Reading Hamlet with my Daughters

Brandy, at Afterthoughts, is conducting a series of posts entitled Learning how to Live, becoming a Charlotte Mason teacher in a utilitarian world, and she has invited some willing moms to write about their experiences on continuing education or learning something new while still homeschooling our children. She even says, “if the lessons spilled over as a blessing to the children, even better”.

“I fit there!”, I thought.

A couple of weeks ago, in a video interview, an honest listener told me that from my blog, she gathered the idea I was this snobbish person, or this uppish type of mom. But she was quick to add that, once she saw me in video for the first time, she changed her preconceived idea, and she saw me as approachable, and ‘normal’, 🙂

I appreciate that sincere admission very much. When others hear you from what you write, they are meant to be trapped in a false image of your persona. I can tell you what I type for my blog, and the pictures I take and add to my writings, look ten thousand times prettier, artificially prettier and perfect. The Internet dilemma, I guess.

What does this have to do with the title of my post, and with Brandy’s series? Simple. There is a group of moms out here in the Web, out there, in ‘real life’, who have become Charlotte Mason teachers in a utilitarian world, as Brandy puts it. We come from different backgrounds, live in different states, have different beliefs, but we also share common goals, common aspirations, same views on how to grow and live this life we have chosen of taking care of our children and continue educating them primarily at home and with our guidance. While we are like any other mom, we have chosen to educate ourselves along with our children, not only in disciplines we are interested at and we never had the time to explore, but in the gentle art of teaching. We also have chosen our teacher of teachers, Miss Mason. And I suspect we have made this choice because we can see that Miss Mason had a teacher in Him first and foremost. She clearly and beautifully laid out in her numerous writings, what a true education is, and how to be an honest and good teacher.

Now to the particulars and details. When I first read about a Charlotte Mason’s education, through Karen Andreola’s book, A Charlotte Mason Companion, I was attracted to what it appeared as a beautiful and rich education, but at the same time, it all looked to me a bit foreign. (I am not a knitter, or gardener, I am not born in the States or England, I had not read most or none of the books she mentioned, I knew next to nothing about painters, or classical music… it looked a bit too ideal, too perfect, too unobtainable). Keep in mind, Karen tells us about her journey and how she made Charlotte Mason’s principles meet her personality and her family, with their peculiarities, their strengths and their personal needs. I still thought there were some general principles and ideas to put in practice that I could rescue and bring to my home, to my daughters.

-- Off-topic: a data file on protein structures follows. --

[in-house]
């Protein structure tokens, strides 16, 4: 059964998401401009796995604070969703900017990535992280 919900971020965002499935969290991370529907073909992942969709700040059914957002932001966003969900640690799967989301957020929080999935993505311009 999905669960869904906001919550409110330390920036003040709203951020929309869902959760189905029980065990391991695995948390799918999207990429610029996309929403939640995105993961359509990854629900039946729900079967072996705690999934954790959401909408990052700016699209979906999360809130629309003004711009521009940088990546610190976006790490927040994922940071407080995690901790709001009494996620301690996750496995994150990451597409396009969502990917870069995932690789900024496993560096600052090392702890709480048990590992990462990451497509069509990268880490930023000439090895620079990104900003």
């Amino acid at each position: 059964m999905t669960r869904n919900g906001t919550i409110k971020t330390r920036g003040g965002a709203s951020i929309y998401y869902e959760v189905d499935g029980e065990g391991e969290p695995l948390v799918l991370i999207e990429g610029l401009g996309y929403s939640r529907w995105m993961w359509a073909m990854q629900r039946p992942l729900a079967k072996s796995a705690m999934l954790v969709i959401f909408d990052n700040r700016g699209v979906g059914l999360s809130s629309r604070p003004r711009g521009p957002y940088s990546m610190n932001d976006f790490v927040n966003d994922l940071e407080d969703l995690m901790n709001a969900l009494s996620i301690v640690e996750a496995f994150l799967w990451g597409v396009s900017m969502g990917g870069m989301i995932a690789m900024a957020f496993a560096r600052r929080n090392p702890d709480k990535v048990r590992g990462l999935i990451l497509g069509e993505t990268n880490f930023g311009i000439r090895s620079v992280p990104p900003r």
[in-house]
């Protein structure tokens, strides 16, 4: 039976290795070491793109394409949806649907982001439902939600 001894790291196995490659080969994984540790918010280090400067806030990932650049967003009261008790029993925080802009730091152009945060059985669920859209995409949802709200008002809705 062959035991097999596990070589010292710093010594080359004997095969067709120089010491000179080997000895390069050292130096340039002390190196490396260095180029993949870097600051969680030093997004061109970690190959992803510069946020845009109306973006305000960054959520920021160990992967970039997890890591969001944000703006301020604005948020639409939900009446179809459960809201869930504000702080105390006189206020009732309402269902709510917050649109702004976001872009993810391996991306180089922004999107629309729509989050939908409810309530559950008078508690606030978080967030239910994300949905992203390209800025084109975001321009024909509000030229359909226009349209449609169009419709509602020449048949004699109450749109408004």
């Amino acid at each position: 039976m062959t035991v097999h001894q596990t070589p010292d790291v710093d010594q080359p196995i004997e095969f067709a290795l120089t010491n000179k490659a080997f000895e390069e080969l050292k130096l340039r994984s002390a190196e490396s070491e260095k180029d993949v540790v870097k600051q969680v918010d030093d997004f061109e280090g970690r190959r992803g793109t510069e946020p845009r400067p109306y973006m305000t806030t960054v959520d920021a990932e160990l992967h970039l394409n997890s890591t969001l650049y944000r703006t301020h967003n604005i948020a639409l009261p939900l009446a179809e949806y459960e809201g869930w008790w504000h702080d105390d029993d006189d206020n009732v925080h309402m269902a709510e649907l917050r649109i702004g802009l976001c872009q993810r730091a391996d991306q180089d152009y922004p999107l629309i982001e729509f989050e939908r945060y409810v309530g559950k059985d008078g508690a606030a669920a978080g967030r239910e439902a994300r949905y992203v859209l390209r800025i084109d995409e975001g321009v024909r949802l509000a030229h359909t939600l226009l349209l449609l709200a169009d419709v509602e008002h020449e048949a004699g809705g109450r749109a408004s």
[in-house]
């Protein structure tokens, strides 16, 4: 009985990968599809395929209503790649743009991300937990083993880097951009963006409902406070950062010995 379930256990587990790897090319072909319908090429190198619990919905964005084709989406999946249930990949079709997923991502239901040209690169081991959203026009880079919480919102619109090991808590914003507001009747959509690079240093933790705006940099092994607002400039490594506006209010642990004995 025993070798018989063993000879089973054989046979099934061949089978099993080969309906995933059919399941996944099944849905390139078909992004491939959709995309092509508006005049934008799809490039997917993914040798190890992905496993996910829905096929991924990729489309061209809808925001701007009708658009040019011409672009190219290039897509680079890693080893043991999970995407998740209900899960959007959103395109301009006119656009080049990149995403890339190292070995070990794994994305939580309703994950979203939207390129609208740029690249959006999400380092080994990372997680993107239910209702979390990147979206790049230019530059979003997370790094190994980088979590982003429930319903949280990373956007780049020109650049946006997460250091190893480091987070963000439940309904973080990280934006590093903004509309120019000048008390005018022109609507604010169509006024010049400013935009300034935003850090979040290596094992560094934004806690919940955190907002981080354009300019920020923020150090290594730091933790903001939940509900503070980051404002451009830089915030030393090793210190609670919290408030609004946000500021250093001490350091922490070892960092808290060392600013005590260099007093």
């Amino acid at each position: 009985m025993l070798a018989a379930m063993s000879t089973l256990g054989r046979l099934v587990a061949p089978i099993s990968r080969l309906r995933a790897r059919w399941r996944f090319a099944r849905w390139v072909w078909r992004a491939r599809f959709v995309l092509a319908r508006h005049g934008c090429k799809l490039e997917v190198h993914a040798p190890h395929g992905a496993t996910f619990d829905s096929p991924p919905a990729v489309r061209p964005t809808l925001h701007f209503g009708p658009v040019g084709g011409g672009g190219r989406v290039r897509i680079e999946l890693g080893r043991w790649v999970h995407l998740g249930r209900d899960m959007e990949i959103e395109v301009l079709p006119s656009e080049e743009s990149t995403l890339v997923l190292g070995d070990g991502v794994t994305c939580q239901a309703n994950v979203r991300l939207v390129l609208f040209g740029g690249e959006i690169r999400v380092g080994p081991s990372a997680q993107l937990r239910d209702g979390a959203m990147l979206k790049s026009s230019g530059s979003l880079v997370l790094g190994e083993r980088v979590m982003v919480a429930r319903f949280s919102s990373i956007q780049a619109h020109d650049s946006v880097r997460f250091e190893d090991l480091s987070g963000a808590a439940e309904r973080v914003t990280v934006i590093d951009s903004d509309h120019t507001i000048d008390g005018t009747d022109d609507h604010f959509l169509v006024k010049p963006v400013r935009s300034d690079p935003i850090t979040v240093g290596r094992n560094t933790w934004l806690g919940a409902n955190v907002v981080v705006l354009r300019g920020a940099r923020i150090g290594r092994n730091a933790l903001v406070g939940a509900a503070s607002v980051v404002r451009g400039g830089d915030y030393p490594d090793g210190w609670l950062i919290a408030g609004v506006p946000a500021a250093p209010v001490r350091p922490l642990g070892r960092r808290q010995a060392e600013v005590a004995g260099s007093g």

At that time, I still thought homeschooling was their affair, and my responsibility was to find some books, resources, and curriculum, and be the glue, or the person to put the girls in contact with that corpus or content they HAD to know to be at the level of her public school friends, or better if they could surpass them. My heart and my love for homeschooling was blinded by that acclaimed academic success homeschooled children were said to have, and also by that moral superiority too. There is that thought that goes like this, “my children are not corrupted by the world, we are a christian family, and they are homeschooled, we have found the secret recipe for raising brilliant christian children”. I was going to use the Charlotte Mason books and resources to obtain this perfect children product in return. Notice the word USE. One can be in the “Charlotte Mason world” with a utilitarian view of education. At that time, I looked at other methods with some disdain, I used to theorize a lot at the blog, and view my fledglings no less than perfect. I found Ambleside Online, and I was happy making friends, reading about others successes and failures, and secretly thinking we would follow the Ambleside Online schedules perfectly and thus we would sort and avoid all those failures. Surely those moms had not read, or prepared as well as myself.

A Kindergarden Girl.

My daughter was 6 years old, and I decided to do a “light” kindergarten year before starting with Ambleside Online year 1, since she would have been in kindergarten if she were enrolled in a school. My year was much more ambitious than a true Charlotte Mason year. Ambitious in the utilitarian or accountable sense. I was worksheet hungry, and script hungry. I pictured myself doing those neat math scripts, and my daughter will follow by filling her worksheet to perfection. I will introduce the proper formation of the letters, and she will write day by day, no complain, with a big smile in her face. I will do all that others did and more, and she will be this perfect student, eager for more “school work”, and reading at all times after our lessons were over.